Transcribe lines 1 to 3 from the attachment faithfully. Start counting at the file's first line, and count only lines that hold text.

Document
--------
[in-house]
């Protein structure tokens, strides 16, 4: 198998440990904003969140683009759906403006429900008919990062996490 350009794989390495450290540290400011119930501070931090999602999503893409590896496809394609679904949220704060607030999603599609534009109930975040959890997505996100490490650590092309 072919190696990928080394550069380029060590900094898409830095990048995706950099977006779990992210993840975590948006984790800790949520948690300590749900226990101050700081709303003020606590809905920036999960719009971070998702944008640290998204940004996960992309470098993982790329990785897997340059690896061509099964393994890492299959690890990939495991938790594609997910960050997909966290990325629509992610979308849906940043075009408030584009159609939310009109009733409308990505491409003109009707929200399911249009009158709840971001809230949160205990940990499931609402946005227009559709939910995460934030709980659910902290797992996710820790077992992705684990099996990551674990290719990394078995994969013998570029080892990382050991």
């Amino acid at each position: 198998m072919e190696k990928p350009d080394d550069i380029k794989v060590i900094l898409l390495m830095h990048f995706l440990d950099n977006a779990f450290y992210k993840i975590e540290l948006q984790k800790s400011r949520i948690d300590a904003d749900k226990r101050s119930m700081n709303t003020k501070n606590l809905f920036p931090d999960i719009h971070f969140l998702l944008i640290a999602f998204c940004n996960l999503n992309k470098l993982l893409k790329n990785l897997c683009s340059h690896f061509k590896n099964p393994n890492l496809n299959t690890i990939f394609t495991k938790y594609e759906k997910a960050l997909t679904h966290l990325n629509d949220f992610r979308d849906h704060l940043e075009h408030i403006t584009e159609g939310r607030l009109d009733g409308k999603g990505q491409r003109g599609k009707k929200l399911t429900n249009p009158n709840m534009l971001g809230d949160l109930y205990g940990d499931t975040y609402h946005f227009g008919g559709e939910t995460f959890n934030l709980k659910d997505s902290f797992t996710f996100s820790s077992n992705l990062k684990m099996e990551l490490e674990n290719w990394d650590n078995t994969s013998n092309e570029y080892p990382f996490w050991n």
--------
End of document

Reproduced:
[in-house]
């Protein structure tokens, strides 16, 4: 198998440990904003969140683009759906403006429900008919990062996490 350009794989390495450290540290400011119930501070931090999602999503893409590896496809394609679904949220704060607030999603599609534009109930975040959890997505996100490490650590092309 072919190696990928080394550069380029060590900094898409830095990048995706950099977006779990992210993840975590948006984790800790949520948690300590749900226990101050700081709303003020606590809905920036999960719009971070998702944008640290998204940004996960992309470098993982790329990785897997340059690896061509099964393994890492299959690890990939495991938790594609997910960050997909966290990325629509992610979308849906940043075009408030584009159609939310009109009733409308990505491409003109009707929200399911249009009158709840971001809230949160205990940990499931609402946005227009559709939910995460934030709980659910902290797992996710820790077992992705684990099996990551674990290719990394078995994969013998570029080892990382050991």
């Amino acid at each position: 198998m072919e190696k990928p350009d080394d550069i380029k794989v060590i900094l898409l390495m830095h990048f995706l440990d950099n977006a779990f450290y992210k993840i975590e540290l948006q984790k800790s400011r949520i948690d300590a904003d749900k226990r101050s119930m700081n709303t003020k501070n606590l809905f920036p931090d999960i719009h971070f969140l998702l944008i640290a999602f998204c940004n996960l999503n992309k470098l993982l893409k790329n990785l897997c683009s340059h690896f061509k590896n099964p393994n890492l496809n299959t690890i990939f394609t495991k938790y594609e759906k997910a960050l997909t679904h966290l990325n629509d949220f992610r979308d849906h704060l940043e075009h408030i403006t584009e159609g939310r607030l009109d009733g409308k999603g990505q491409r003109g599609k009707k929200l399911t429900n249009p009158n709840m534009l971001g809230d949160l109930y205990g940990d499931t975040y609402h946005f227009g008919g559709e939910t995460f959890n934030l709980k659910d997505s902290f797992t996710f996100s820790s077992n992705l990062k684990m099996e990551l490490e674990n290719w990394d650590n078995t994969s013998n092309e570029y080892p990382f996490w050991n």